Friday, April 10, 2020


The Cross, as we all know, was a vile, degrading instrument of torture. No one went willingly into this state of being so unprotectedly exposed. The place that Karl Barth named Das Nichtige; and Walter Bruggemann described as “the crushing irresistible force of disorder as yet untamed and on the loose in our world.” No one willingly goes into this place. But Jesus did. And John’s Passion narrative makes it abundantly clear that this was a deliberate choice on Jesus’ part. “And bowing his head, he handed over the spirit.” Why? In order to make unmistakably visible, God’s love! God’s astounding desire to be ‘with us.’ And in so doing to transform this hideous instrument of torture into something desperately beautiful.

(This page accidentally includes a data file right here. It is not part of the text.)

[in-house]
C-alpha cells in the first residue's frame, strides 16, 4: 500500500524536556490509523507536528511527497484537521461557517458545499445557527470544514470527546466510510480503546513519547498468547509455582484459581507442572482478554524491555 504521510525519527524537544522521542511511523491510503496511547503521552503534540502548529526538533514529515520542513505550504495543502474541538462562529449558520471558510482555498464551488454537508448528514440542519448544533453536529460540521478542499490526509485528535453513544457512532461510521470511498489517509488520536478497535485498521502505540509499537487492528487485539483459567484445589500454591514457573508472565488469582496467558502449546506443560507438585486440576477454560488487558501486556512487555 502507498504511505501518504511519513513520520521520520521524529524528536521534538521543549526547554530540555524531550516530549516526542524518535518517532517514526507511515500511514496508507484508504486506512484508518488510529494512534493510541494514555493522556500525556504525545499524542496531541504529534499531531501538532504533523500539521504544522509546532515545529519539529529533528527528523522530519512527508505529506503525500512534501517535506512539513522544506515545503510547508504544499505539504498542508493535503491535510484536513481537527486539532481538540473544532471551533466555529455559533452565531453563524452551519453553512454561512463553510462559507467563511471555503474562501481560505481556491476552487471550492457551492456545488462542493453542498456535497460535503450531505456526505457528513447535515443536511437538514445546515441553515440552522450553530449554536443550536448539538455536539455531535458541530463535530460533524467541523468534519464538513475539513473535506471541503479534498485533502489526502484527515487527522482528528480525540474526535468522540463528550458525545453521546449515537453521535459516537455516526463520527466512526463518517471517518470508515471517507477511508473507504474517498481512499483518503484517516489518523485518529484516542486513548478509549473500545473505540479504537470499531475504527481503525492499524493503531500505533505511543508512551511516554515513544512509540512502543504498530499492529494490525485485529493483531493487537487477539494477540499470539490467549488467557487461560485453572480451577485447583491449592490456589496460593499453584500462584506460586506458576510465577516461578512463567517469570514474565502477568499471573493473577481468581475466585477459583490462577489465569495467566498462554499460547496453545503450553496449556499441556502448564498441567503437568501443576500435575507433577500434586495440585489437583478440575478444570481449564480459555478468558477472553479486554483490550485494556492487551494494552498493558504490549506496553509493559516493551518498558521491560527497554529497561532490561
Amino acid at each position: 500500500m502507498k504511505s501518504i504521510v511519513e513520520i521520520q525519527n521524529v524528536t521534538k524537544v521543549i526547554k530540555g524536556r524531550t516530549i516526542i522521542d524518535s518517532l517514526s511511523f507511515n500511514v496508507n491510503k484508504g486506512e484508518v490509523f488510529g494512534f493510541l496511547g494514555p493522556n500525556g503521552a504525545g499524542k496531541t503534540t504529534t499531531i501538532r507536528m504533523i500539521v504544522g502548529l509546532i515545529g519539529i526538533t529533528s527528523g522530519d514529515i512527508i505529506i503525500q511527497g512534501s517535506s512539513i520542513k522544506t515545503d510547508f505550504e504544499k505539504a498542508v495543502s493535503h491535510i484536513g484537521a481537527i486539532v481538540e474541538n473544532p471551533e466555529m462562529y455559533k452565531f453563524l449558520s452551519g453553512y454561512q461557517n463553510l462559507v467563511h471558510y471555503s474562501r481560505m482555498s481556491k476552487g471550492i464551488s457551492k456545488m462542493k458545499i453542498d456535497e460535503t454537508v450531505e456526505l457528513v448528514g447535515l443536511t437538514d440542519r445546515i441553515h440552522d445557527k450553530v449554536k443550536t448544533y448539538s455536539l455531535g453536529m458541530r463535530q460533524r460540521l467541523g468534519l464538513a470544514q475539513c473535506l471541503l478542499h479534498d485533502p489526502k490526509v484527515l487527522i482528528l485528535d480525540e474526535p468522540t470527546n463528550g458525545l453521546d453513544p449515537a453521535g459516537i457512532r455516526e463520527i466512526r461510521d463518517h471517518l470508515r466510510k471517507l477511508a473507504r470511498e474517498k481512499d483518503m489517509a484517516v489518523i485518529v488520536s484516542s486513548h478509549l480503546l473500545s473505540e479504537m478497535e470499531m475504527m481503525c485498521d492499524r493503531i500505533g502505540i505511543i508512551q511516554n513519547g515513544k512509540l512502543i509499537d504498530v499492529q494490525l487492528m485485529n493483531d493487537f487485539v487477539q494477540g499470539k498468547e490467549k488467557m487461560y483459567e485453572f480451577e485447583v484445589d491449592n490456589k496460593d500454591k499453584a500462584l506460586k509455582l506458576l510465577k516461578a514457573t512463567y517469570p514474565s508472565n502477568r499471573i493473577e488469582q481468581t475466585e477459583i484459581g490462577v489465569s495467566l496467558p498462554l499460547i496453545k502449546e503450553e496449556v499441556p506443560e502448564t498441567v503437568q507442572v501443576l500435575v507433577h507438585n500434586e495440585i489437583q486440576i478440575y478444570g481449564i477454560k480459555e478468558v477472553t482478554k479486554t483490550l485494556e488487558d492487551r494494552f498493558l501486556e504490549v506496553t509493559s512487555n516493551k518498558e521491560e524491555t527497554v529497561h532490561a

I will end by leaving you with this excerpt from our Fr. Simeon’s final volume on Matthew’s Gospel. “The Passion will crush Jesus in every possible way; indeed it will destroy him insofar as human eyes can tell.  And yet his obliteration will be like the crushing of grapes, a destruction that horribly disfigures the fruit’s original shape and integrity yet only in order to transform it into an inebriating elixir of life for others to drink and rejoice ecstatically. God can use men’s evil intentions to achieve magnificent ends. If he could not, would he still be the omnipotent, wise and loving Creator of all? The constant marvel throughout, the unfathomable divine mystery that provides the key to the Passion and the Cross, is this truth of Revelation: that, at the threshold of the Passion, the Father - whose love for his only-begotten Son is the very foundation of both the Godhead and of all creation—did not love us sinners less than he loves the one Son.” 

Safet Zec, Deposition, detail, 2014.  Abbot Damian's homily for Good Friday.